No natural process computes. When observing a physical dynamic, in
to associate it with a computation, one has to fix a "measure" (an
association of a state of the dynamics to a number, at the chosen
time), then let the process go. Finally, measure again the result at
chosen output moment and produce a number, according to the given
approximation. As a matter of fact, by principle, physical measure is
always an interval (even of conjugated variables, in Quantum
it does not intrinsically produce a number in a discrete 0-1
Moreover, most natural processes are not "laplacian", as Turing calls
his own Discrete State Machine in 1950: most of them are subject to
"exponential drift", which breaks any approximation. This is one of
novel features he observes (and mostly cares of) in the "continuous
systems" for Morphogenesis, in 1952.
A computation instead is a matter of alpha-numeric sequence matching
sequence replacement; it is a re-writing procedure handled by a human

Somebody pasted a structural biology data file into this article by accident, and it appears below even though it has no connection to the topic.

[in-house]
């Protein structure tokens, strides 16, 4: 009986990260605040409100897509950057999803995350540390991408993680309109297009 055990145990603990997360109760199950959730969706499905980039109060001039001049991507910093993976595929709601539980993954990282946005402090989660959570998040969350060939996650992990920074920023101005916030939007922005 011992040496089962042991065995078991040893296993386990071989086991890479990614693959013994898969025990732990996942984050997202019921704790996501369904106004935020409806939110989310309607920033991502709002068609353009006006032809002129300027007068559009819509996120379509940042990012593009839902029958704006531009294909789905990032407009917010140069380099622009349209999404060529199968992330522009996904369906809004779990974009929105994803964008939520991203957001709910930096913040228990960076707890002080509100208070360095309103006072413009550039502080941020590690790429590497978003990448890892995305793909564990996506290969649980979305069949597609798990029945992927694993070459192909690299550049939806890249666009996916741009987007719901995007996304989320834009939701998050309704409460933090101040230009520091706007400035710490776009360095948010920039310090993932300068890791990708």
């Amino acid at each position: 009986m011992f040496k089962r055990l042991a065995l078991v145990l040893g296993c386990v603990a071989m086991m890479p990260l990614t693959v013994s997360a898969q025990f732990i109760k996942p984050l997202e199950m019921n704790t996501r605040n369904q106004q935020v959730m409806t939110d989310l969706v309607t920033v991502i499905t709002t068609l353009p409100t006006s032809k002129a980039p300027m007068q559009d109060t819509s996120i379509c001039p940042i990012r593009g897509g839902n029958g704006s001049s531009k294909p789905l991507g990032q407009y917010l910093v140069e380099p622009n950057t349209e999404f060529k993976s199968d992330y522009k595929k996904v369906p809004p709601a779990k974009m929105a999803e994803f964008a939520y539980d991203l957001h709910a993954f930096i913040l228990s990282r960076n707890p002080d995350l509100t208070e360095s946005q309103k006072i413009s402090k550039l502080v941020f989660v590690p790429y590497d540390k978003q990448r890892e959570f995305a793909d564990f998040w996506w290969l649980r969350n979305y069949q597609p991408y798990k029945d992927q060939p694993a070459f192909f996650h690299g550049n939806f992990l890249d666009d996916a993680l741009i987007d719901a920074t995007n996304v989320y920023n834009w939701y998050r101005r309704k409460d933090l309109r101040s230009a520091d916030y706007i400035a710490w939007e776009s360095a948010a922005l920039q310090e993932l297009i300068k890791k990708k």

(or by a suitably programmed Universal Turing Machine). As a matter
fact, in order to have a physical device compute, we had to invent:
- the alphabethic coding of language (from Mesopotamia, IVth
BC, to the Greek alphabet)
- the coding of the alphabeth by numbers (Gödel, 1931)
- a purely mathematical Logic Computing Machine (Turing, '36) for
alpha-numeric terms re-writing and, then, its physical implementation
a Discrete State Machine (Turing '46-50).
This makes Turing's Logical and Discrete State Machine a unique
system, when materialized, an extraordinary invention for its
and perfect iterability, away from of the natural world, like the
alphabet, a dualistic device based on syntax and semantics (or
References (see http://www.di.ens.fr/users/longo )
- Francis Bailly, Giuseppe Longo. Mathematics and Natural Sciences :
Physical Singularity of Life, 333 pages, Imperial College Press,
Giuseppe Longo, Thierry Paul. The Mathematics of Computing between
Logic and Physics. Invited paper, "Computability in Context:
Computation and Logic in the Real World ", (Cooper, Sorbi eds)
College Press/World Scientific, 2010.
Giuseppe Longo. Incomputability in Physics and Biology. Invited
Lecture, Proceedings of Computability in Europe, Azores, Pt, June 30 -
July 4, LNCS 6158, Springer, 2010.
Giuseppe Longo. Critique of Computational Reason in the Natural
Sciences, In "Fundamental Concepts in Computer Science"
and J.-P. Kahane, eds.), Imperial College Press, pp. 43-70, 2009.